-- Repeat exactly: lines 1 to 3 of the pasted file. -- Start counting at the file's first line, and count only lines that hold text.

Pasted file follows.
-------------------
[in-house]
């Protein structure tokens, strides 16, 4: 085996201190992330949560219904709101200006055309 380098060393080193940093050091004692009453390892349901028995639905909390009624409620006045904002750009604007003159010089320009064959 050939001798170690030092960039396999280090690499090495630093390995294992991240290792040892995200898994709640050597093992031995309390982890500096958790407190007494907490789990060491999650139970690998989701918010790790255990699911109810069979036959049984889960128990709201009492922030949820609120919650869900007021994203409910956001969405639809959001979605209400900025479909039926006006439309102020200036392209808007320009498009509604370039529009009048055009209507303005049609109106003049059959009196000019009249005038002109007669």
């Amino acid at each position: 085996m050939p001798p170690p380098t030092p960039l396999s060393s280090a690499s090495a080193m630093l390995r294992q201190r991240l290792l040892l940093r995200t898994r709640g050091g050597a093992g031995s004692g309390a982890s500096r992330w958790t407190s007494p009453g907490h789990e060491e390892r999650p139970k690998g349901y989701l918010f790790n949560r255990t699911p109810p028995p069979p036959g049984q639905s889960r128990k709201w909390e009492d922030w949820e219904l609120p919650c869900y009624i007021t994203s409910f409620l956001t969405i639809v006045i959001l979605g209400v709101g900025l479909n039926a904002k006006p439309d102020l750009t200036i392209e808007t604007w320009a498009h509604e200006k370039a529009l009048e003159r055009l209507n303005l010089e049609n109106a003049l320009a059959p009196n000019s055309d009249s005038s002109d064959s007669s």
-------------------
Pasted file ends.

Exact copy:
[in-house]
């Protein structure tokens, strides 16, 4: 085996201190992330949560219904709101200006055309 380098060393080193940093050091004692009453390892349901028995639905909390009624409620006045904002750009604007003159010089320009064959 050939001798170690030092960039396999280090690499090495630093390995294992991240290792040892995200898994709640050597093992031995309390982890500096958790407190007494907490789990060491999650139970690998989701918010790790255990699911109810069979036959049984889960128990709201009492922030949820609120919650869900007021994203409910956001969405639809959001979605209400900025479909039926006006439309102020200036392209808007320009498009509604370039529009009048055009209507303005049609109106003049059959009196000019009249005038002109007669």
């Amino acid at each position: 085996m050939p001798p170690p380098t030092p960039l396999s060393s280090a690499s090495a080193m630093l390995r294992q201190r991240l290792l040892l940093r995200t898994r709640g050091g050597a093992g031995s004692g309390a982890s500096r992330w958790t407190s007494p009453g907490h789990e060491e390892r999650p139970k690998g349901y989701l918010f790790n949560r255990t699911p109810p028995p069979p036959g049984q639905s889960r128990k709201w909390e009492d922030w949820e219904l609120p919650c869900y009624i007021t994203s409910f409620l956001t969405i639809v006045i959001l979605g209400v709101g900025l479909n039926a904002k006006p439309d102020l750009t200036i392209e808007t604007w320009a498009h509604e200006k370039a529009l009048e003159r055009l209507n303005l010089e049609n109106a003049l320009a059959p009196n000019s055309d009249s005038s002109d064959s007669s």